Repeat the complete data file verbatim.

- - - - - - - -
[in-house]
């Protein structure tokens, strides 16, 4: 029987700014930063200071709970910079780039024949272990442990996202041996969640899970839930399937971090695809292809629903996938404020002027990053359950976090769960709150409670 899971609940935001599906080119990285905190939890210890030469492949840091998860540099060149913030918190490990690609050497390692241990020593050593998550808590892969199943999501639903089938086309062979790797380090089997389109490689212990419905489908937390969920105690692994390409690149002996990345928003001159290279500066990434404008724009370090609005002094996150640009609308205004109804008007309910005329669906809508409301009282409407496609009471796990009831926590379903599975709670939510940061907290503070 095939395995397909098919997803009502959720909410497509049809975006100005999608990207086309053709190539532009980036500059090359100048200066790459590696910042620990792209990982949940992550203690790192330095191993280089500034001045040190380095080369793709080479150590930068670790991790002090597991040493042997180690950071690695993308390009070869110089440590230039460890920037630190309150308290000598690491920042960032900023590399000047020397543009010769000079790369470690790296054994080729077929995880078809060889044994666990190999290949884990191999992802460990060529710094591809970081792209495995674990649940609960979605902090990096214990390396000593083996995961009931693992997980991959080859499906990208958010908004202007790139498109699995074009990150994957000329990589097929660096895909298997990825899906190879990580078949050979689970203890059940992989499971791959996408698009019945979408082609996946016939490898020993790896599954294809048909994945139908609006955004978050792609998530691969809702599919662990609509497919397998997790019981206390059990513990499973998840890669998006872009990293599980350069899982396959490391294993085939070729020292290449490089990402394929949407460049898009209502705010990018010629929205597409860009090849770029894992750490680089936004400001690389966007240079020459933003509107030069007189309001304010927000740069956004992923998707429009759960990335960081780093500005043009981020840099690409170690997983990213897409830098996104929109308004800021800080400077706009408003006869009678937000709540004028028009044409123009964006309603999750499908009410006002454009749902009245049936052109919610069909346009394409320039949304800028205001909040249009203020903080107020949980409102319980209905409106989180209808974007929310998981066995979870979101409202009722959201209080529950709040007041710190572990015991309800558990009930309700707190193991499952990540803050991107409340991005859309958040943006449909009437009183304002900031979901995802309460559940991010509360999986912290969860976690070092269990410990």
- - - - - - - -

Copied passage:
[in-house]
């Protein structure tokens, strides 16, 4: 029987700014930063200071709970910079780039024949272990442990996202041996969640899970839930399937971090695809292809629903996938404020002027990053359950976090769960709150409670 899971609940935001599906080119990285905190939890210890030469492949840091998860540099060149913030918190490990690609050497390692241990020593050593998550808590892969199943999501639903089938086309062979790797380090089997389109490689212990419905489908937390969920105690692994390409690149002996990345928003001159290279500066990434404008724009370090609005002094996150640009609308205004109804008007309910005329669906809508409301009282409407496609009471796990009831926590379903599975709670939510940061907290503070 095939395995397909098919997803009502959720909410497509049809975006100005999608990207086309053709190539532009980036500059090359100048200066790459590696910042620990792209990982949940992550203690790192330095191993280089500034001045040190380095080369793709080479150590930068670790991790002090597991040493042997180690950071690695993308390009070869110089440590230039460890920037630190309150308290000598690491920042960032900023590399000047020397543009010769000079790369470690790296054994080729077929995880078809060889044994666990190999290949884990191999992802460990060529710094591809970081792209495995674990649940609960979605902090990096214990390396000593083996995961009931693992997980991959080859499906990208958010908004202007790139498109699995074009990150994957000329990589097929660096895909298997990825899906190879990580078949050979689970203890059940992989499971791959996408698009019945979408082609996946016939490898020993790896599954294809048909994945139908609006955004978050792609998530691969809702599919662990609509497919397998997790019981206390059990513990499973998840890669998006872009990293599980350069899982396959490391294993085939070729020292290449490089990402394929949407460049898009209502705010990018010629929205597409860009090849770029894992750490680089936004400001690389966007240079020459933003509107030069007189309001304010927000740069956004992923998707429009759960990335960081780093500005043009981020840099690409170690997983990213897409830098996104929109308004800021800080400077706009408003006869009678937000709540004028028009044409123009964006309603999750499908009410006002454009749902009245049936052109919610069909346009394409320039949304800028205001909040249009203020903080107020949980409102319980209905409106989180209808974007929310998981066995979870979101409202009722959201209080529950709040007041710190572990015991309800558990009930309700707190193991499952990540803050991107409340991005859309958040943006449909009437009183304002900031979901995802309460559940991010509360999986912290969860976690070092269990410990």